Reorganization, as proposed in this bill, simply does not make sense from a management perspective. All through the Congress and all across America, managers are trying to create public and private organizations that are more flexible, effective and less centralized. Ironically, this reorganization plan proposes to create a monster-bureaucracy that is the polar opposite of those ideals. By merging organizations with distinct missions, this proposal is advocating a top-heavy, inefficient style of management. In the last 18 months, for example, USAID has begun to reduce the time it takes to design and implement a project from 27 months down to a brisk 6 month process. The reorganization plan would quickly see the trend reversed, and projects would be slower moving and less responsive to pressing U.S. interests.
Let me put it even more simply. Can anyone on this committee name a major American corporation that would advocate putting disparate products, personnel and strategies under the same centralized corporate management? This is a recipe for foreign policy disaster. As former Deputy Secretary of State Wharton -- who studied the functions of USAID and the State Department at length -- said recently, USAID, "is on the right track, in fact, merging it with the State Department would lose an effective and flexible weapon in building democracy and promoting peace."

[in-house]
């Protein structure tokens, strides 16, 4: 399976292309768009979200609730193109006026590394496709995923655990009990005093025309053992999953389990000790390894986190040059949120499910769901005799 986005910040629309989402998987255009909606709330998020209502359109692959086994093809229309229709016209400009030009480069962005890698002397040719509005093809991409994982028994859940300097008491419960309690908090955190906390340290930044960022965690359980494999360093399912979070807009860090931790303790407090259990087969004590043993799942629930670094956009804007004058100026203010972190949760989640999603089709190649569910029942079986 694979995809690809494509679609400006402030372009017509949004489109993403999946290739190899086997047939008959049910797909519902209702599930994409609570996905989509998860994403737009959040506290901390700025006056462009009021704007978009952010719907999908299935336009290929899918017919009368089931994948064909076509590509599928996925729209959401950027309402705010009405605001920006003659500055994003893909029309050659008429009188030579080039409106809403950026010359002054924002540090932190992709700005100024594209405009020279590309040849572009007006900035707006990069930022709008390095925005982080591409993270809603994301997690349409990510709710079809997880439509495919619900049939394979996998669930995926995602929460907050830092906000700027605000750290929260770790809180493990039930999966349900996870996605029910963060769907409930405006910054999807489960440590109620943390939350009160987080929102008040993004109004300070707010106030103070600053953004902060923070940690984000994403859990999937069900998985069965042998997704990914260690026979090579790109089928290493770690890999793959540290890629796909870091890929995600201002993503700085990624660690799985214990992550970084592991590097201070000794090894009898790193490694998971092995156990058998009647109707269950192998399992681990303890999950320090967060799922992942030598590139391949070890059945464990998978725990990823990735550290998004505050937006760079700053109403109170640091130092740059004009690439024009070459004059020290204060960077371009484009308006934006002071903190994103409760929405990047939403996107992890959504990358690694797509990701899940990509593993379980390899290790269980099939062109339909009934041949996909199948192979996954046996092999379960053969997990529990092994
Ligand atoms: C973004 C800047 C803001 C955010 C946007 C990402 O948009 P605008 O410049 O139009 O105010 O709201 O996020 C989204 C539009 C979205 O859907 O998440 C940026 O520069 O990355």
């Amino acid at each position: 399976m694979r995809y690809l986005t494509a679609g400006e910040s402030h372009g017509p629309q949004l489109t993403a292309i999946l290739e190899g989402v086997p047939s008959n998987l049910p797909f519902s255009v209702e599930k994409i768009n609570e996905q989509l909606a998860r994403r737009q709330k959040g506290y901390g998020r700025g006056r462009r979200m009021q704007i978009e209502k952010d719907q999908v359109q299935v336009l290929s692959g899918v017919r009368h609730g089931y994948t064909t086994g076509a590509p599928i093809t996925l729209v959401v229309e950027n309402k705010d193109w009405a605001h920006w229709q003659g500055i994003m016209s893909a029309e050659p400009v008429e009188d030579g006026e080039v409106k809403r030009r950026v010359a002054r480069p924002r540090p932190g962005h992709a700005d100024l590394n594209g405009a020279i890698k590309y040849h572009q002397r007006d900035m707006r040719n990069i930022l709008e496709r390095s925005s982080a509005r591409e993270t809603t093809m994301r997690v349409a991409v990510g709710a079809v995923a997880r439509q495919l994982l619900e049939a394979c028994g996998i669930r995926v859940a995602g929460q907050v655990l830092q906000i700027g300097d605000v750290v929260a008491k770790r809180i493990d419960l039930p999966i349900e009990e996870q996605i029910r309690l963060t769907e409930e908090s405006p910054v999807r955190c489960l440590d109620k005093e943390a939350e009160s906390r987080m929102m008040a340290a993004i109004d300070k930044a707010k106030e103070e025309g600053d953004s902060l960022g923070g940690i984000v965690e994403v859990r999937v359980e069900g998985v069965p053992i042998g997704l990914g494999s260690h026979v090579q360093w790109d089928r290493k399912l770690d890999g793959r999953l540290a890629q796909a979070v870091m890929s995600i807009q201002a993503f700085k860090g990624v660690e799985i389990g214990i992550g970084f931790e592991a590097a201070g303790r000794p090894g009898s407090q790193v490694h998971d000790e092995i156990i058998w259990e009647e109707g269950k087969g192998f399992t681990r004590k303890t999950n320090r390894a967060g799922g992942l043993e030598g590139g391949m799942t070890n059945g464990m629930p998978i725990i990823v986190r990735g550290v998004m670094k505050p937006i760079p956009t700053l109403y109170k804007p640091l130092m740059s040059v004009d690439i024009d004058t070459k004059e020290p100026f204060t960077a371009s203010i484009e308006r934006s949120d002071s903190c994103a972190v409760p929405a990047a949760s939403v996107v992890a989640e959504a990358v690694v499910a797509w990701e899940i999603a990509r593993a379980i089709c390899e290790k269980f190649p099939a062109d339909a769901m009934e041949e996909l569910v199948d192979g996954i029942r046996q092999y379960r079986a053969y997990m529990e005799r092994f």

Furthermore, if existing missions were kept intact, there would be little cost savings achieved through reorganization. Despite allegations to the contrary, there is little duplication between USAID and the Department of State. Even though we both have Africa Bureaus or Latin America Bureaus, our staffs perform very different tasks. If the missions of both agencies were to be retained, cost savings would be minimal -- it is even possible that costs would rise in the event of a merger, at least in the short run. This is not only the Administration's view. It was also the view of the Ferris Commission, and the General Accounting Office was unable to conclude reorganization would result in significant savings.
The only way to make major savings in costs is to abandon existing missions and programs. The bill would set USAID's operating expenses for FY 1996 and 1997 at levels which would require reducing our direct-hire workforce by almost a thousand people during the next nine months. Such drastic measures could mean reductions in force before post-consolidation requirements were known. Cutting staff, with or without consolidation, would be expensive, and the bill has not stated the costs of reductions in force.
No agency in government has worked more aggressively to embody the spirit of reinventing government than USAID. USAID is far leaner and more focussed than it was just 18 months ago. Eliminating USAID would send a devastating message to all federal employees -- reform is not important; doing your job well is not important; moving boxes around on an organizational chart is.
To begin our reform process, we offered the entire agency as a laboratory for Vice-President Gore's "Reinventing Government" effort. As a result, USAID has put sweeping changes in place. During the last year USAID has:
Announced the close-out of 27 overseas missions over the next three years and established a timetable for how long the agency should be involved in countries in which it currently operates;